He was unaware of Letter VII. (This did not surprise me; I've never met a CES employee who knew about Letter VII. Surely some exist, but it is definitely not part of their training.)
Given my well-educated, experienced friend's ignorance of Letter VII, it's no wonder that the youth in the Church never learn what the prophets have taught about the New York Cumorah unless they study on their own. CES, BYU, and Church curriculum have completely de-correlated the New York Cumorah.
As we discussed the issue, my friend explained that CES exists to facilitate spiritual conversion. Its purpose is not to answer questions outside the curriculum. (He had never heard of the CES Letter, Mormon Stories, or similar groups.)
Because of this specific mission, he thought CES would never delve into questions of geography, or translation of the Book of Mormon, or other similar controversial topics. I asked if the CES approach was sustainable. He said it was a good question. Over the years, many former students contacted him to assure him they were still reading their scriptures and still active, but he said he probably wouldn't have heard from students who were no longer faithful in the Church and he didn't have any statistics on how effective CES is, how many students remain in the Church, etc. He was satisfied with the anecdotal evidence from his own experience.
During our conversation, he said he could see how the CES map was imprinting a particular interpretation of the text onto the minds of the students. He had never questioned this because he always assumed that the "hourglass" interpretation was correct and had never heard of an alternative interpretation. He could see the conflict between the CES map and the teachings of the prophets once I told him about those teachings. However, he didn't think this was a serious problem because once people get a spiritual witness of the Book of Mormon, issues of extrinsic evidence no longer matter.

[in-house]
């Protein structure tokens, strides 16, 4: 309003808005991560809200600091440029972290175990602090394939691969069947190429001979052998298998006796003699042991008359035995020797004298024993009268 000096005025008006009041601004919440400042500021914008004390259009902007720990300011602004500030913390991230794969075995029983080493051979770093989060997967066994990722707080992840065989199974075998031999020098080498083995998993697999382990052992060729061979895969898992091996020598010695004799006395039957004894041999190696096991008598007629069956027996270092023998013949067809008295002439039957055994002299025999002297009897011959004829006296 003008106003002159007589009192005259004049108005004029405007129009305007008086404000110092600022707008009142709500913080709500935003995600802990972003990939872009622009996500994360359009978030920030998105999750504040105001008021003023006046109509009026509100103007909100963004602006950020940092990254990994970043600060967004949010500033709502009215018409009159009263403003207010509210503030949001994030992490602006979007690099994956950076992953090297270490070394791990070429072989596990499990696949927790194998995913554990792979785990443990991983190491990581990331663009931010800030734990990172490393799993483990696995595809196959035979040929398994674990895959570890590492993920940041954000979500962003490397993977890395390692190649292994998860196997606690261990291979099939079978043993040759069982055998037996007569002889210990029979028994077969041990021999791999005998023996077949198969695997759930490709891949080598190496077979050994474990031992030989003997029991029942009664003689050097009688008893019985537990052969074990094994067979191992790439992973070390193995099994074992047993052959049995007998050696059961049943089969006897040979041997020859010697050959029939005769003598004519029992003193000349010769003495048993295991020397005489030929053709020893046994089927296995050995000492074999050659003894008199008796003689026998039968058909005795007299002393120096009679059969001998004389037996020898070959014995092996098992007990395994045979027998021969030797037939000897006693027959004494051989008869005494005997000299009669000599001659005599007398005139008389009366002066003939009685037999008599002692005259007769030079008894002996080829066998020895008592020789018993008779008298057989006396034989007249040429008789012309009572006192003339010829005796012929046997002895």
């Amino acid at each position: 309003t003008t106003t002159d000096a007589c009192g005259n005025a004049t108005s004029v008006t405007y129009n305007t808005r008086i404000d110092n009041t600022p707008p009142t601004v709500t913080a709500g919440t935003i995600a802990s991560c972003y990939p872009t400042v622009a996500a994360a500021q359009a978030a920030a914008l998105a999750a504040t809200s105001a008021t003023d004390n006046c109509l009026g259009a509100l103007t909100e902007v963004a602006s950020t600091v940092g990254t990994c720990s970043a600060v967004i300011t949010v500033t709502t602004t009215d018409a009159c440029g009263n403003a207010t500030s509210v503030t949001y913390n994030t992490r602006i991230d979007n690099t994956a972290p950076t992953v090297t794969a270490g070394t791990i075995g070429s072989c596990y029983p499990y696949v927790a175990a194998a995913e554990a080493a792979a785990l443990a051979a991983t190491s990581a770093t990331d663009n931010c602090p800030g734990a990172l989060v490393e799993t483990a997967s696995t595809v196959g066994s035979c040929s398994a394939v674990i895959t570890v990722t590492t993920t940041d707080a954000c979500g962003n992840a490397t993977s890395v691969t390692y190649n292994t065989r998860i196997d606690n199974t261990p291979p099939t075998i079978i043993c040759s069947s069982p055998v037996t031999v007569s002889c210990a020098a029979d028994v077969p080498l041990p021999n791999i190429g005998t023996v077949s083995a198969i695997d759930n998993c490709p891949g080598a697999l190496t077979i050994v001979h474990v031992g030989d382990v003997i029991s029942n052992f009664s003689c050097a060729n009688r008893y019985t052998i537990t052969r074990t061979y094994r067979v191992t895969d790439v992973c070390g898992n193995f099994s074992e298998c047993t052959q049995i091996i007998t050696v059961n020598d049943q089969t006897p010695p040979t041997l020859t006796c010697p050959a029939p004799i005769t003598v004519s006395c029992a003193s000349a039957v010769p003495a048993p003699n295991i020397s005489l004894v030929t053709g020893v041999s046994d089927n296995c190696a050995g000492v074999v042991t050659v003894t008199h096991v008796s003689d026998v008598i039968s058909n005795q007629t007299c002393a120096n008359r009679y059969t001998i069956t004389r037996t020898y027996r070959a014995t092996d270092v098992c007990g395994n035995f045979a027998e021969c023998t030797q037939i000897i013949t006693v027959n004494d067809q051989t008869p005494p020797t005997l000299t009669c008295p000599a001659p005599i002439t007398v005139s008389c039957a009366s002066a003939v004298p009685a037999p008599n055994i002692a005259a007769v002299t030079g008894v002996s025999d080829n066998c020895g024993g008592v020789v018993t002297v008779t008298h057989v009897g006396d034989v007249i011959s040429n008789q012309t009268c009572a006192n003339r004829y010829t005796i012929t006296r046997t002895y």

This is a brief summary, of course, but the conversation provided insights into the "two movies on one screen" problem in the Church and in the world overall.
As we concluded the conversation, it became apparent to me that my friend and his fellow employees at CES are doing the right thing for any youth who have the gift of great faith (one of the gifts Moroni lists in Moroni 10). Active members of the Church generally have this gift, which is why so many say extrinsic evidence doesn't matter.
And that's awesome. Good for them. Really.
But it's exactly the same approach taken by most people in the world. For most people, facts don't matter when it comes to their beliefs.